- Verse 7, he warns them about materialism that turns into idolatry.

- Verse 8, he cautions about relationships that turn into sexual immorality.

- Verse 9, he reminds that trust in God can turn into testing God.

- Verse 10, he notes how prayer can turn to grumbling.

No one is totally free of this. In I Cor. 10:12, Paul states plainly: “let anyone who thinks he stand take heed, lest he fall.”

This weakness we have for tangible things (as the saint calls it, ‘the flesh’), is why our intangible God put us in a tangible world to begin with. We are tangible, touchable, sensate beings. God made us this way in order to foster thanksgiving in us. Our relationship with God is nurtured through gratitude. Moreover, our tangible selves understand our need and dependence on God, because He is the One Who provides.

Because He understands our tangible weakness, God was Incarnate – He became tangible – in Jesus Christ. Jesus Christ ate with people, He drank with them, worked with them, talked with them and was heard by them. He held their children, touched their sick, and helped carry their load. As we head into Advent next week, we need to remember that this is what Christmas is all about: “The Word became flesh and dwelt among us.” (John 1)

Since we are tangible beings, God has given a tangible remembrance of Himself in the eucharist. It is so appropriate to remember this at Thanksgiving, because eucharist means “thanksgiving.” Both the Lord and St. Paul use the word in the establishment of the Sacrament. In Luke 22, Jesus Christ uses eucharist three times. First with the Passover Cup of Blessing. (Remember, the setting was within the Passover meal.) Next, He “gave thanks” and blessed the bread, saying “This is my Body.” And thirdly, in the same manner, He gave thanks for the Cup, saying “This is my Blood.” Matthew and Mark are identical on the last two points and St. Paul restates is verbatim in I Cor. 11:23-26.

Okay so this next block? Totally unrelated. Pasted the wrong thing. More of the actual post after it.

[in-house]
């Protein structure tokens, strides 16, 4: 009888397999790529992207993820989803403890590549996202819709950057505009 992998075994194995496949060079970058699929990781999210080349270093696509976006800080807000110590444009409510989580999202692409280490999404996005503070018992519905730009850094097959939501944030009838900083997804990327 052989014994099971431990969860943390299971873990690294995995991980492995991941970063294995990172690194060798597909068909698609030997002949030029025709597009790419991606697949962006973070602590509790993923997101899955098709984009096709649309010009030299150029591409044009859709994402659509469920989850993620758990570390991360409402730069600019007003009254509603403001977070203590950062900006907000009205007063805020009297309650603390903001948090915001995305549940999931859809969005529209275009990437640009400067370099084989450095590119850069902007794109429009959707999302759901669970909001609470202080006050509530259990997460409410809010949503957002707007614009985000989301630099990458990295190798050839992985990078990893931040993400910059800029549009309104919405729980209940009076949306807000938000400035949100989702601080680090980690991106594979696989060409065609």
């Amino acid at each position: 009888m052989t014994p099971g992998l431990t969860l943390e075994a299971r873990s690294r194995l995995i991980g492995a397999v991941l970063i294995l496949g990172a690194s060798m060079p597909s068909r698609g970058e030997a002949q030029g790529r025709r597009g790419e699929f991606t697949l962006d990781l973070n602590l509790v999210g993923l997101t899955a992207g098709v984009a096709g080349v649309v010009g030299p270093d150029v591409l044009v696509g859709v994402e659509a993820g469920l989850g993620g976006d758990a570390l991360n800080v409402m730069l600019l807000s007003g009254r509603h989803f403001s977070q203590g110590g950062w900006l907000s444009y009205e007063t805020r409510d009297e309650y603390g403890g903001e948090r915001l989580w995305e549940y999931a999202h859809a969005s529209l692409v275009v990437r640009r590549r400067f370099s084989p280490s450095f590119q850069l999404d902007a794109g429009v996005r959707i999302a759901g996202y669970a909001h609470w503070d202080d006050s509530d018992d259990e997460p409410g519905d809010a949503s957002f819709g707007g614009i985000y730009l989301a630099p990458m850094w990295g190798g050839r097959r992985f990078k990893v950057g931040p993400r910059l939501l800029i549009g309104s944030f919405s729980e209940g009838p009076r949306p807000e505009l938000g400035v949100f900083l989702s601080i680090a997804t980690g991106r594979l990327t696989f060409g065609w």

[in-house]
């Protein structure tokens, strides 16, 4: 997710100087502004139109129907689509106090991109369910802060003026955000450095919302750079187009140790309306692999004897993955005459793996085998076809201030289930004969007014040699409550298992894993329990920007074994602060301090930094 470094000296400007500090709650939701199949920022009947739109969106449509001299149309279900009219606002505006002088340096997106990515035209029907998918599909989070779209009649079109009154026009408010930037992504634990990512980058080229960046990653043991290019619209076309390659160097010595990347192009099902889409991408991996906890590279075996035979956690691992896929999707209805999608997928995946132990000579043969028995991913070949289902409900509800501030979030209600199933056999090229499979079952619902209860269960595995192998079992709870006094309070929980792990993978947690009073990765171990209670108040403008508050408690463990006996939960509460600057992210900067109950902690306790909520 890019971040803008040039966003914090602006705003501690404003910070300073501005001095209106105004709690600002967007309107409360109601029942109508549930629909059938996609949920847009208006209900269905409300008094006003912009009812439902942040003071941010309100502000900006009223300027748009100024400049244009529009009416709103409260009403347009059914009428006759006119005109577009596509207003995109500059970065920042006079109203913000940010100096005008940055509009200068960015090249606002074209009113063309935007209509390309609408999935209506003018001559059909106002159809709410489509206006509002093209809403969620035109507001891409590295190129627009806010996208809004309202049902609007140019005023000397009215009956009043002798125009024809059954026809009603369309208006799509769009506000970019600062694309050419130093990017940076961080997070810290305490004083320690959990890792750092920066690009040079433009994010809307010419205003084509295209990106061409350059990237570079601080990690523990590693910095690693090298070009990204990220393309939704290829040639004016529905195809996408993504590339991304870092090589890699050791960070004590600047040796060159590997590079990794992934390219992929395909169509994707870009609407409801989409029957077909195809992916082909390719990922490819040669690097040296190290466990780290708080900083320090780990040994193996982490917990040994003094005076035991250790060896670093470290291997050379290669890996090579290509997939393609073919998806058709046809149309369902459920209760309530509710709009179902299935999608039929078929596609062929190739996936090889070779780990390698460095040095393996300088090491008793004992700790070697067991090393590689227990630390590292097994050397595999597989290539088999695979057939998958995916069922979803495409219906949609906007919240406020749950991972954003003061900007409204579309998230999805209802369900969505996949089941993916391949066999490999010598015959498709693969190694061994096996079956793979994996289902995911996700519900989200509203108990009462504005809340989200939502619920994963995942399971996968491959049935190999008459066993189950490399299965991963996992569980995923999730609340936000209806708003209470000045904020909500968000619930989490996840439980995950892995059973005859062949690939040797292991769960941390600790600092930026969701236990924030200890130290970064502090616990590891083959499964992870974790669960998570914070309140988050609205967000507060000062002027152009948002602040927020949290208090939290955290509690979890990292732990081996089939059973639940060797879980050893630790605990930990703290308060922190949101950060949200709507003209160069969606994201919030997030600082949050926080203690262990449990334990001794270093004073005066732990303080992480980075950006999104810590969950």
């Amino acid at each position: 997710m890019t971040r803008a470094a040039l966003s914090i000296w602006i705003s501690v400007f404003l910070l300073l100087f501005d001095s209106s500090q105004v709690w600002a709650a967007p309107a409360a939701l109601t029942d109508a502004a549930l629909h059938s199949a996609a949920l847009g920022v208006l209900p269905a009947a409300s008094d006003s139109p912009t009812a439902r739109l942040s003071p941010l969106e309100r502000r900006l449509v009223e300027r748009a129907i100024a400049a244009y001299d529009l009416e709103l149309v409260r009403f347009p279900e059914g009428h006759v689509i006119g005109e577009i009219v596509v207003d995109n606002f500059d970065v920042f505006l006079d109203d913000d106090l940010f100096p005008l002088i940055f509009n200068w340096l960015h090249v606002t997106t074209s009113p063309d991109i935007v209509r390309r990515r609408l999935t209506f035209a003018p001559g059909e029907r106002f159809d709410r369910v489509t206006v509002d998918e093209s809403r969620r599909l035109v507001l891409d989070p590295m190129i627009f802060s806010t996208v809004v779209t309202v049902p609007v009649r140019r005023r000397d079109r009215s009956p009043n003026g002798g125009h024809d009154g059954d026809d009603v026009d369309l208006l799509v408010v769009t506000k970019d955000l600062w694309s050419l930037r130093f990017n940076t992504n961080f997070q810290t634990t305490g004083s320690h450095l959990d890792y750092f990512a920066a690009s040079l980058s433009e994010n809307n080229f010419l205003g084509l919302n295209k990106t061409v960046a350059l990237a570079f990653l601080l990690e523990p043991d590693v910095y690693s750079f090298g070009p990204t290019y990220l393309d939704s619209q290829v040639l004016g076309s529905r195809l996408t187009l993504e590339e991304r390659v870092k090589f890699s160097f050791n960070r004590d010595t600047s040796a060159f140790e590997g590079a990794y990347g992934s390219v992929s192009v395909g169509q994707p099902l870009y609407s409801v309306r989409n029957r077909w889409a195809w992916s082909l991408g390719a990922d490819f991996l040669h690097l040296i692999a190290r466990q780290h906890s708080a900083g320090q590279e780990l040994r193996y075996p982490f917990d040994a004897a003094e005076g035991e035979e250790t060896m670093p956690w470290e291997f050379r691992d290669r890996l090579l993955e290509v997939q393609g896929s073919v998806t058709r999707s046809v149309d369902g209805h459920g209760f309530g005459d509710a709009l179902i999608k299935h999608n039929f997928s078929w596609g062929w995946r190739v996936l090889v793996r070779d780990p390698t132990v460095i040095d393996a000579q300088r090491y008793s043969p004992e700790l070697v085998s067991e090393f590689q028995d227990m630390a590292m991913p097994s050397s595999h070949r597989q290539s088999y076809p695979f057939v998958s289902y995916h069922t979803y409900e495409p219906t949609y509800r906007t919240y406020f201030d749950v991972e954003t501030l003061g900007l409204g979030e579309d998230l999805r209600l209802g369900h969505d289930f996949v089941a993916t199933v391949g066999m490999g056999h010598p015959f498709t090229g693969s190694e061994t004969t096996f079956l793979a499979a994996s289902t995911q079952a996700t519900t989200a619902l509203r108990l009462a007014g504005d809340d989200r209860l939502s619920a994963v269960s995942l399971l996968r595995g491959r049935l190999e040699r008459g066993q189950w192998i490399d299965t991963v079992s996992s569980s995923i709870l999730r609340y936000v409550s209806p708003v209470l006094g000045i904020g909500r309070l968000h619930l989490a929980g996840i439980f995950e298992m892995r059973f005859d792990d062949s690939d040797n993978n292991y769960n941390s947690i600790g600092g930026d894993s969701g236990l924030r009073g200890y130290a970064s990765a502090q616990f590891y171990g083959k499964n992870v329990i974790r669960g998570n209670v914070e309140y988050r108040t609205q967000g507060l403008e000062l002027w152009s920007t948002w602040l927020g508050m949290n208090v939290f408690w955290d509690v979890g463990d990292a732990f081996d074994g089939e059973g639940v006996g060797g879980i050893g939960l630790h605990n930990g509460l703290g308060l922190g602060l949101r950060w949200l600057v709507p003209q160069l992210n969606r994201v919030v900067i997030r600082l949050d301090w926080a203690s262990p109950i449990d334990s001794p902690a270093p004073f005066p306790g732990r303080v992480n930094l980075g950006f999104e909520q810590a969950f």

In the Eucharist, we find that our tangible connection with bread and wine becomes the spiritual expression of faith, through this simple act of thanksgiving. The Apostle puts it this way: “This Cup which we bless, is it not a participation in the Blood of Christ?… This Bread which we bless, is it not a participation in the Body of Christ?” (I Cor. 10:16)

You and I are asked to take this tangible thanksgiving, this “eucharist,” with us after the supper. Our souls are fed, “with the spiritual food of the most precious Body and Blood of our Lord Jesus Christ.” We are nourished with the grace of thanksgiving.

And maybe we are more ready to be thankful for all those blessings you have around your home, naming them one by one.

Tuesday, May 17, 2011

Got Plans for Saturday?

The weather promises to be grim, again. May or may not rain, but cloudy, a little sun poking through here and there, and unseasonably chilly.

This Saturday, I mean.

I plan to finish some work in the garden, probably mow again, begin working on a couple projects.